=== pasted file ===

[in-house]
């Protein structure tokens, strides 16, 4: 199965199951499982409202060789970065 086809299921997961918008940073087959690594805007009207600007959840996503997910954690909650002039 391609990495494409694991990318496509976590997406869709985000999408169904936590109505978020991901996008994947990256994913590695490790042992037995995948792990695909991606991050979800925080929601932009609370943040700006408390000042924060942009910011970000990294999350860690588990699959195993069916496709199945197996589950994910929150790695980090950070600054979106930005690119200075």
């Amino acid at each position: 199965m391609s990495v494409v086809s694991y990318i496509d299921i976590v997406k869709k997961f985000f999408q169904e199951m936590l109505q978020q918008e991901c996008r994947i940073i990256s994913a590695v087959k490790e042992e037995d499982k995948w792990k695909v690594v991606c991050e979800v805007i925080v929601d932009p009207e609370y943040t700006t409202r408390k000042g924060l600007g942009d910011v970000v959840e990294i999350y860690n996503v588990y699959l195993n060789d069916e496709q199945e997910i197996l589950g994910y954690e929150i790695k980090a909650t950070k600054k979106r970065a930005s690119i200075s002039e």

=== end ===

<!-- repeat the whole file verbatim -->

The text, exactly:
[in-house]
């Protein structure tokens, strides 16, 4: 199965199951499982409202060789970065 086809299921997961918008940073087959690594805007009207600007959840996503997910954690909650002039 391609990495494409694991990318496509976590997406869709985000999408169904936590109505978020991901996008994947990256994913590695490790042992037995995948792990695909991606991050979800925080929601932009609370943040700006408390000042924060942009910011970000990294999350860690588990699959195993069916496709199945197996589950994910929150790695980090950070600054979106930005690119200075």
């Amino acid at each position: 199965m391609s990495v494409v086809s694991y990318i496509d299921i976590v997406k869709k997961f985000f999408q169904e199951m936590l109505q978020q918008e991901c996008r994947i940073i990256s994913a590695v087959k490790e042992e037995d499982k995948w792990k695909v690594v991606c991050e979800v805007i925080v929601d932009p009207e609370y943040t700006t409202r408390k000042g924060l600007g942009d910011v970000v959840e990294i999350y860690n996503v588990y699959l195993n060789d069916e496709q199945e997910i197996l589950g994910y954690e929150i790695k980090a909650t950070k600054k979106r970065a930005s690119i200075s002039e």